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Teapot Dome Scandal

TEAPOT DOME SCANDAL

The presidential administration of warren g. harding, from 1921 to 1923, was characterized by scandal and corruption, the most controversial of which was the Teapot Dome oil scandal.

Conservation was a popular cause throughout the first quarter of the twentieth century and was encouraged by various presidents. As a result, several oil reserves for the exclusive use of the U.S. Navy were established in Wyoming and California. The oil was kept in storage places called domes, one of which, located near Casper, Wyoming, was christened Teapot Dome due to a rock formation in the area that resembled a teapot.

Although many politicians favored the establishment of the oil reserves, others believed they were superfluous. One opponent of the oil policy was Senator Albert B. Fall of New Mexico, who sought to make the reserves accessible to private industry.

In 1921, Senator Fall was selected as secretary of the interior in the Harding cabinet. Authority over the oil fields was transferred from the Department of the Navy to the interior department, with the consent of Edwin Denby, Secretary of the Navy. Fall was in a position to lease the oil reserves, without public bidding, to private parties. In 1922, Harry F. Sinclair, president of the Mammoth Oil Company, received rights to Teapot Dome, and Edward L. Doheny, a friend of Fall and prominent in the Pan-American Petroleum and Transport Company, leased the Elk Hills fields in California. Fall received approximately four hundred thousand dollars in exchange for his favoritism.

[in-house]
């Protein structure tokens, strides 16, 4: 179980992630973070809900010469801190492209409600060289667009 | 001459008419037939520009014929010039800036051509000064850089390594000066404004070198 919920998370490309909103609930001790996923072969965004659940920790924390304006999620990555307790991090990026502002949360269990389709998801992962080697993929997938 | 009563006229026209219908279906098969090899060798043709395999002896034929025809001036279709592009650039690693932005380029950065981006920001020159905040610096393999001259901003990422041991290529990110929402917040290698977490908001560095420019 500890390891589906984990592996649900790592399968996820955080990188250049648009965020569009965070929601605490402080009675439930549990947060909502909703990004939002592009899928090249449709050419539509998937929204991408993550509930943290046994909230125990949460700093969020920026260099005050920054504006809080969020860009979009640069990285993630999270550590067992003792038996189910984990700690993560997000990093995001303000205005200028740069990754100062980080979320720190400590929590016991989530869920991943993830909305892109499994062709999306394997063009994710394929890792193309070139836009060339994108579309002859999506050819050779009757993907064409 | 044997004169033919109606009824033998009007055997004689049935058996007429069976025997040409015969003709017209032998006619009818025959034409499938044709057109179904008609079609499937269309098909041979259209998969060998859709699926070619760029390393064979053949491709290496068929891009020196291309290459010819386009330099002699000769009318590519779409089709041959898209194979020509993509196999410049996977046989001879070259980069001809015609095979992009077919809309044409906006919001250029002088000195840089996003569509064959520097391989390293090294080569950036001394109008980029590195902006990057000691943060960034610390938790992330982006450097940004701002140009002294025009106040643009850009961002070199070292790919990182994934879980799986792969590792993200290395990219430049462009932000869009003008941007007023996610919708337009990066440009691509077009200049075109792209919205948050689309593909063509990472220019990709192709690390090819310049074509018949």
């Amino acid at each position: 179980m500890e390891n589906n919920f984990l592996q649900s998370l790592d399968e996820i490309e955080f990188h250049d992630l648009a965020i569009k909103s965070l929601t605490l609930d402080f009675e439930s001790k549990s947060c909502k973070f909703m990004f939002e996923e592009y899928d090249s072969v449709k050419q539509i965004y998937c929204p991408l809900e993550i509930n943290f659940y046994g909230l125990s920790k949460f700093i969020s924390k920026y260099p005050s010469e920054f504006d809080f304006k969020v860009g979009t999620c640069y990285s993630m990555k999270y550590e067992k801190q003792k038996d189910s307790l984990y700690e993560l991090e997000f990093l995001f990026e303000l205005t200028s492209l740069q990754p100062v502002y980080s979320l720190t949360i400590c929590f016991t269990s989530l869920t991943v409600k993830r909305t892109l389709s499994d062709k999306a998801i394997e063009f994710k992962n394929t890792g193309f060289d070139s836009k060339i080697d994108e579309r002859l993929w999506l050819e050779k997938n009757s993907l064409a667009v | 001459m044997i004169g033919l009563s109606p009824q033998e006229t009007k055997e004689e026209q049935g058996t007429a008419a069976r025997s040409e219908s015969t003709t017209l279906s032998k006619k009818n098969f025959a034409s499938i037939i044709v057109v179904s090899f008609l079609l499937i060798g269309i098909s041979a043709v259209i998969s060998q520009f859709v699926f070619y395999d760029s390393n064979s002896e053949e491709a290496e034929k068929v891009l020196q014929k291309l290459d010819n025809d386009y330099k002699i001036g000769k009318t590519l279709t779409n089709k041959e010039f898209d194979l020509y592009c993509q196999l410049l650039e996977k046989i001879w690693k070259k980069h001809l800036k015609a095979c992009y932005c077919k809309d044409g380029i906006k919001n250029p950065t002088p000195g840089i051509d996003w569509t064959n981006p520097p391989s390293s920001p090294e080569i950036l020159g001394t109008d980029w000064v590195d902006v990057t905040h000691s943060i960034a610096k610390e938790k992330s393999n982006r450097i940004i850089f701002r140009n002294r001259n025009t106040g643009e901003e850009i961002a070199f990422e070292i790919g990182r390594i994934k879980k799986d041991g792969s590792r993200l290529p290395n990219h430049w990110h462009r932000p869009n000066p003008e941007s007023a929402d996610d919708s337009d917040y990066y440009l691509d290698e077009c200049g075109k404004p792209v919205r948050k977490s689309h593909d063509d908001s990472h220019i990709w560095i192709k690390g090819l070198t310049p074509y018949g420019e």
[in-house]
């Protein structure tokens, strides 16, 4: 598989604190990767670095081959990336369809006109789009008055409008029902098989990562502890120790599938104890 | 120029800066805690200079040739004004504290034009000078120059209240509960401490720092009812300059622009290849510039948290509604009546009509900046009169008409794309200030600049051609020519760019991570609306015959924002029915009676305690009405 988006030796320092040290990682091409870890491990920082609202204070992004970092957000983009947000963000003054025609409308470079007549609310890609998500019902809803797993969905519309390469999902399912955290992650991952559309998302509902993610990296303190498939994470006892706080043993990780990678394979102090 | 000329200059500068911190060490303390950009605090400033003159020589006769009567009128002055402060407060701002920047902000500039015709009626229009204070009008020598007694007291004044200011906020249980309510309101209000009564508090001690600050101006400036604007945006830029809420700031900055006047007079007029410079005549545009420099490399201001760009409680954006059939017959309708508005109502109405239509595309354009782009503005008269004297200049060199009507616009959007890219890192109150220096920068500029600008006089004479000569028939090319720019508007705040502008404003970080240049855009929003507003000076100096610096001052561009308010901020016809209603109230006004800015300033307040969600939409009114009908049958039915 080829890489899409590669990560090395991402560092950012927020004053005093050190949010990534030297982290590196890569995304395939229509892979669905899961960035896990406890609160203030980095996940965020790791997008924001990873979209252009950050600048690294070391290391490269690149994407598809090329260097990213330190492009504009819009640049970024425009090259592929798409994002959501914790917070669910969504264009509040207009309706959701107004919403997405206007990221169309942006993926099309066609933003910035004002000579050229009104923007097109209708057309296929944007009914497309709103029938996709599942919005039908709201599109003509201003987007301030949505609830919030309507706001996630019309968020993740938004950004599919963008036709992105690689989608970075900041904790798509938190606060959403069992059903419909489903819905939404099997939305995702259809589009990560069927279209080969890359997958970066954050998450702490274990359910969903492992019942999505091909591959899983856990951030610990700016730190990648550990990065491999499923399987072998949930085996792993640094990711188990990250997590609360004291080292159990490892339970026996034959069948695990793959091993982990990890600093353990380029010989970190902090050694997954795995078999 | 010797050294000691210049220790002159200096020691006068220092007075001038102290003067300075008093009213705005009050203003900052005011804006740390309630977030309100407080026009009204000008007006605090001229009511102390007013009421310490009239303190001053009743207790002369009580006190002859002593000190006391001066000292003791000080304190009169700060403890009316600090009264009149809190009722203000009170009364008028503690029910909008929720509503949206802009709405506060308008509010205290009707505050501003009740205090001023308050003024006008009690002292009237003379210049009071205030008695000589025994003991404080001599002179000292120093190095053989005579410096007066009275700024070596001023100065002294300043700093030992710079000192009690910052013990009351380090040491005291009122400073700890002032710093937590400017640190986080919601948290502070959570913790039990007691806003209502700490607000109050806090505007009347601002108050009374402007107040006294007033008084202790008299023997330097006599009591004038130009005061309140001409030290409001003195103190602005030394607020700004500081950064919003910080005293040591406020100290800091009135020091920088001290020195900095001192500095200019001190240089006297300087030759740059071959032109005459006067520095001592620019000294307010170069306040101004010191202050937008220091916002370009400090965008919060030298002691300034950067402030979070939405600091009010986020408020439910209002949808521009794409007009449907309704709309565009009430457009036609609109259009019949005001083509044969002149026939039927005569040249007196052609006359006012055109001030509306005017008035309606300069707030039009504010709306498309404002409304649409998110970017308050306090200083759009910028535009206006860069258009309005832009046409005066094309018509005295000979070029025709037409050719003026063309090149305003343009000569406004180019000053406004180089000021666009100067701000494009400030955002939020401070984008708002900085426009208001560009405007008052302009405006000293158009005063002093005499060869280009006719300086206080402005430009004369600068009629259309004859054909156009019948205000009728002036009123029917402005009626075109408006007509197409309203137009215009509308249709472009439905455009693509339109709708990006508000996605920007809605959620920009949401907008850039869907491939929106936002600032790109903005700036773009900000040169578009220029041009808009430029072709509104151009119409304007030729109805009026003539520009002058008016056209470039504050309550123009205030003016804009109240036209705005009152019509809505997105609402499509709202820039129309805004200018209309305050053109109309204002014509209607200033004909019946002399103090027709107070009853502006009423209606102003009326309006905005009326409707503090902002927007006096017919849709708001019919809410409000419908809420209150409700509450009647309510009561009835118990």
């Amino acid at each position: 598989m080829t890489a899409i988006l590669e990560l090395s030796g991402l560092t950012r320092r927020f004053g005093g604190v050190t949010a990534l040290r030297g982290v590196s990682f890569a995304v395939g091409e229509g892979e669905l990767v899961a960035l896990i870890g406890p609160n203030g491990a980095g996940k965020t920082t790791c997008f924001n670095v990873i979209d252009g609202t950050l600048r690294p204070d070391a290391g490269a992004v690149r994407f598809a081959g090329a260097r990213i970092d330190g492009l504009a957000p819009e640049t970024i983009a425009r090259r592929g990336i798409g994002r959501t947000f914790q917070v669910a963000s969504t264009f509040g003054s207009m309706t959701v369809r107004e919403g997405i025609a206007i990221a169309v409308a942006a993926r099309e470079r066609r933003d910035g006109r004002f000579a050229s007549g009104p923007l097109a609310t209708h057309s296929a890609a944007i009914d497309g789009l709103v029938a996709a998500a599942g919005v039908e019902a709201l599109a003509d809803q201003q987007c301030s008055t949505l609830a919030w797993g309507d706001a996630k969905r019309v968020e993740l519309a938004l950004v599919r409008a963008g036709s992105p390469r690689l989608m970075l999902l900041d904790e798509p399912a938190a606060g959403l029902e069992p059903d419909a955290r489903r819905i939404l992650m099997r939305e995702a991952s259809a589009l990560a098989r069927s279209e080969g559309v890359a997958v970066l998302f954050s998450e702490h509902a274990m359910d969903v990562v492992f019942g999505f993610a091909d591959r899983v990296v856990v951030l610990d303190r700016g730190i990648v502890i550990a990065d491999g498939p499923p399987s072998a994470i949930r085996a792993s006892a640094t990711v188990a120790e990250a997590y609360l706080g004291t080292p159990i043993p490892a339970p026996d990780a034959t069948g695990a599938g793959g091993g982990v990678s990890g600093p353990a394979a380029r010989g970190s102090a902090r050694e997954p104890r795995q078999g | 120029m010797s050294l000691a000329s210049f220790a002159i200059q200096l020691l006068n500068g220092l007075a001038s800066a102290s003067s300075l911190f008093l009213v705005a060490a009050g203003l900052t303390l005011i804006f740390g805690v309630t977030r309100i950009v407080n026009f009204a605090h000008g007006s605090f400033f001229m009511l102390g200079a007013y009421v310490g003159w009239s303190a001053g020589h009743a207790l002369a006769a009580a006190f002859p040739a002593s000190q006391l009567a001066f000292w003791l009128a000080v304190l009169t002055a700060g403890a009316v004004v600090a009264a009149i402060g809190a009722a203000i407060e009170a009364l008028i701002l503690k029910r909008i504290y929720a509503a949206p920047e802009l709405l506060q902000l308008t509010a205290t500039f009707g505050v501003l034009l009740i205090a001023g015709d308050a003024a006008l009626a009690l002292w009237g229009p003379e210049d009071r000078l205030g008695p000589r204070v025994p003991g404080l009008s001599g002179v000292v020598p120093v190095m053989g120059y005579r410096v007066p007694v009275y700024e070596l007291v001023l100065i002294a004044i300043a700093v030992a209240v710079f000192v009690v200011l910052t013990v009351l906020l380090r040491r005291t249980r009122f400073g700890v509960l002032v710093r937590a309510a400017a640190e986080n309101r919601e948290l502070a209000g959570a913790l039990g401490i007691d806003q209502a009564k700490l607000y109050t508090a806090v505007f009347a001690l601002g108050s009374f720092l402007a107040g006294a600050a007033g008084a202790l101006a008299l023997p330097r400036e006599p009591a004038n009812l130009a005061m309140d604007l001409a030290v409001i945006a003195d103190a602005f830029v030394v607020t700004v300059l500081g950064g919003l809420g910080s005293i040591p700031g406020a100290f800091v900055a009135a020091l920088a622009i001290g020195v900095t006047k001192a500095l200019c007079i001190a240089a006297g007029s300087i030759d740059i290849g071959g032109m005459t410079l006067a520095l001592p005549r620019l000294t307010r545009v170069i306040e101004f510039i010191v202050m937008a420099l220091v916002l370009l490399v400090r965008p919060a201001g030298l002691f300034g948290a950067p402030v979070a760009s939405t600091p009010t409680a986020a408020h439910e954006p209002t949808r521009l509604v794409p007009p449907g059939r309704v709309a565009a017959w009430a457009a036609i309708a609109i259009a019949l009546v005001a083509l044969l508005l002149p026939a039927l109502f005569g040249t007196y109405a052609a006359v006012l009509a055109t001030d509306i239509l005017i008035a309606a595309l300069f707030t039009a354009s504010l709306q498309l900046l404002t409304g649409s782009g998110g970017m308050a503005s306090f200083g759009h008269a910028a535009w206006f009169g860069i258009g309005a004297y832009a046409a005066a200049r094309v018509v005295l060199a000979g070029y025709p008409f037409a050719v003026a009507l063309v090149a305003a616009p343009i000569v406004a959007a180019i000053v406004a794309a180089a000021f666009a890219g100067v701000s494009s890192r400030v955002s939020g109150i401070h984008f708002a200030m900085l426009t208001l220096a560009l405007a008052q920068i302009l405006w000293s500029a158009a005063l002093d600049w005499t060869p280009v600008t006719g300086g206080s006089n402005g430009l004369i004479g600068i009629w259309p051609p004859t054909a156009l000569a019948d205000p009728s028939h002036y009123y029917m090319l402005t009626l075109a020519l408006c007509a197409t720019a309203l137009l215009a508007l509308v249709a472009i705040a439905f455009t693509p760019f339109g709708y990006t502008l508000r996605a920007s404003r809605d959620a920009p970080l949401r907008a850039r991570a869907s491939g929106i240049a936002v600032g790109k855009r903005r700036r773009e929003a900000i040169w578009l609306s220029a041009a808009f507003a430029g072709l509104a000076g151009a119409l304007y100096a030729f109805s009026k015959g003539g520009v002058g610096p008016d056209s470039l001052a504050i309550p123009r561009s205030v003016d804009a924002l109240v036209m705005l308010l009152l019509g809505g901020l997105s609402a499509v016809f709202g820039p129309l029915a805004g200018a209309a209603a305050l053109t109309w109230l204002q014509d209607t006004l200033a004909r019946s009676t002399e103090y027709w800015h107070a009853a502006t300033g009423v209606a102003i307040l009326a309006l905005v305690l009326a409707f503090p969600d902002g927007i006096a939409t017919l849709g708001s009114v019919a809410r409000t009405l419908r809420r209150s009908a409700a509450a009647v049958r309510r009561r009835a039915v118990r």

Senator Thomas J. Walsh of Montana initiated a Senate investigation of the oil reserve lands at the recommendation of Senator robert m. lafollette of Wisconsin. Eventually, the U.S. Supreme Court declared the leases inoperative, and the oil fields at Teapot Dome and Elk Hills were returned to the U.S. government.

Sinclair served nine months in prison for contempt of court, but both he and Doheny were found not guilty of bribery. Fall, who had left the cabinet in 1923, was found guilty in 1929 of accepting bribes; his punishment was one year in prison and a fine of $100,000. President Harding died in office in 1923, never aware of the notoriety of his administration.

further readings

Stratton, David H. 1998. Tempest over Teapot Dome: The Story of Albert B. Fall. Norman: Univ. of Oklahoma Press.

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"Teapot Dome Scandal." West's Encyclopedia of American Law. . Encyclopedia.com. 16 Oct. 2017 <http://www.encyclopedia.com>.

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"Teapot Dome Scandal." West's Encyclopedia of American Law. . Retrieved October 16, 2017 from Encyclopedia.com: http://www.encyclopedia.com/law/encyclopedias-almanacs-transcripts-and-maps/teapot-dome-scandal

Teapot Dome